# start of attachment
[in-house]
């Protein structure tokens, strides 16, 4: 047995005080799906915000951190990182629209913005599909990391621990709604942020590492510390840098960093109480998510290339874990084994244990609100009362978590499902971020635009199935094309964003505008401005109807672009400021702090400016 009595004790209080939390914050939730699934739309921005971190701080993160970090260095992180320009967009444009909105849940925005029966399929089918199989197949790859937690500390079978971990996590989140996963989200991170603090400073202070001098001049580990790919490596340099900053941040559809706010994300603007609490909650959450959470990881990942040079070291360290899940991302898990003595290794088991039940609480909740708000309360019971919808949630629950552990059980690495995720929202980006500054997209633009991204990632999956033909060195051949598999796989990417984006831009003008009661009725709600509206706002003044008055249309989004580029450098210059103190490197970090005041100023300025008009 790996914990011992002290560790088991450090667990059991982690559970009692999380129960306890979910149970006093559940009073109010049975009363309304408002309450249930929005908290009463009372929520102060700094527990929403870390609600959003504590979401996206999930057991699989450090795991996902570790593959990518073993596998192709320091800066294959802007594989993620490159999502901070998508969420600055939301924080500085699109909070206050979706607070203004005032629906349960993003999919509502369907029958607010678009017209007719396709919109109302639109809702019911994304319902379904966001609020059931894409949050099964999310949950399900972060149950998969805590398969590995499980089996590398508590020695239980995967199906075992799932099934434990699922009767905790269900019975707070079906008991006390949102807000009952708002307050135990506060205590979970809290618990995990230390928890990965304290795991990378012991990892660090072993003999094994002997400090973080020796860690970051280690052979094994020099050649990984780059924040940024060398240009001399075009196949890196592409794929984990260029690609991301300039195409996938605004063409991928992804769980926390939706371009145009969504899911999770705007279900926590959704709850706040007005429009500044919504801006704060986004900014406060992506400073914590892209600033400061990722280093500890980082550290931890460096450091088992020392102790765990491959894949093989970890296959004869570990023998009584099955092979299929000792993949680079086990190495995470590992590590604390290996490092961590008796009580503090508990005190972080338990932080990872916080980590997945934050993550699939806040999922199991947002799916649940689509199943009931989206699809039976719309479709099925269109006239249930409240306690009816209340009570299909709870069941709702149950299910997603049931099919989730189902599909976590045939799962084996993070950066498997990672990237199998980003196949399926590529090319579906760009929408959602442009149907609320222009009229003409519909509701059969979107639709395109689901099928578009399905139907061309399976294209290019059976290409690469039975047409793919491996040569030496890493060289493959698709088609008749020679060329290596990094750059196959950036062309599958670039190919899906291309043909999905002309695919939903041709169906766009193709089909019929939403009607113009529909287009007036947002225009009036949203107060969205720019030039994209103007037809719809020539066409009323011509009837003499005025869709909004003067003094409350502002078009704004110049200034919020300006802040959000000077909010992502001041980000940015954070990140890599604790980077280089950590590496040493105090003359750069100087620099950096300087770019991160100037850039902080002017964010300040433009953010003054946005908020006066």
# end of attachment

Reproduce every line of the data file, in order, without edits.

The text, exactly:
[in-house]
């Protein structure tokens, strides 16, 4: 047995005080799906915000951190990182629209913005599909990391621990709604942020590492510390840098960093109480998510290339874990084994244990609100009362978590499902971020635009199935094309964003505008401005109807672009400021702090400016 009595004790209080939390914050939730699934739309921005971190701080993160970090260095992180320009967009444009909105849940925005029966399929089918199989197949790859937690500390079978971990996590989140996963989200991170603090400073202070001098001049580990790919490596340099900053941040559809706010994300603007609490909650959450959470990881990942040079070291360290899940991302898990003595290794088991039940609480909740708000309360019971919808949630629950552990059980690495995720929202980006500054997209633009991204990632999956033909060195051949598999796989990417984006831009003008009661009725709600509206706002003044008055249309989004580029450098210059103190490197970090005041100023300025008009 790996914990011992002290560790088991450090667990059991982690559970009692999380129960306890979910149970006093559940009073109010049975009363309304408002309450249930929005908290009463009372929520102060700094527990929403870390609600959003504590979401996206999930057991699989450090795991996902570790593959990518073993596998192709320091800066294959802007594989993620490159999502901070998508969420600055939301924080500085699109909070206050979706607070203004005032629906349960993003999919509502369907029958607010678009017209007719396709919109109302639109809702019911994304319902379904966001609020059931894409949050099964999310949950399900972060149950998969805590398969590995499980089996590398508590020695239980995967199906075992799932099934434990699922009767905790269900019975707070079906008991006390949102807000009952708002307050135990506060205590979970809290618990995990230390928890990965304290795991990378012991990892660090072993003999094994002997400090973080020796860690970051280690052979094994020099050649990984780059924040940024060398240009001399075009196949890196592409794929984990260029690609991301300039195409996938605004063409991928992804769980926390939706371009145009969504899911999770705007279900926590959704709850706040007005429009500044919504801006704060986004900014406060992506400073914590892209600033400061990722280093500890980082550290931890460096450091088992020392102790765990491959894949093989970890296959004869570990023998009584099955092979299929000792993949680079086990190495995470590992590590604390290996490092961590008796009580503090508990005190972080338990932080990872916080980590997945934050993550699939806040999922199991947002799916649940689509199943009931989206699809039976719309479709099925269109006239249930409240306690009816209340009570299909709870069941709702149950299910997603049931099919989730189902599909976590045939799962084996993070950066498997990672990237199998980003196949399926590529090319579906760009929408959602442009149907609320222009009229003409519909509701059969979107639709395109689901099928578009399905139907061309399976294209290019059976290409690469039975047409793919491996040569030496890493060289493959698709088609008749020679060329290596990094750059196959950036062309599958670039190919899906291309043909999905002309695919939903041709169906766009193709089909019929939403009607113009529909287009007036947002225009009036949203107060969205720019030039994209103007037809719809020539066409009323011509009837003499005025869709909004003067003094409350502002078009704004110049200034919020300006802040959000000077909010992502001041980000940015954070990140890599604790980077280089950590590496040493105090003359750069100087620099950096300087770019991160100037850039902080002017964010300040433009953010003054946005908020006066």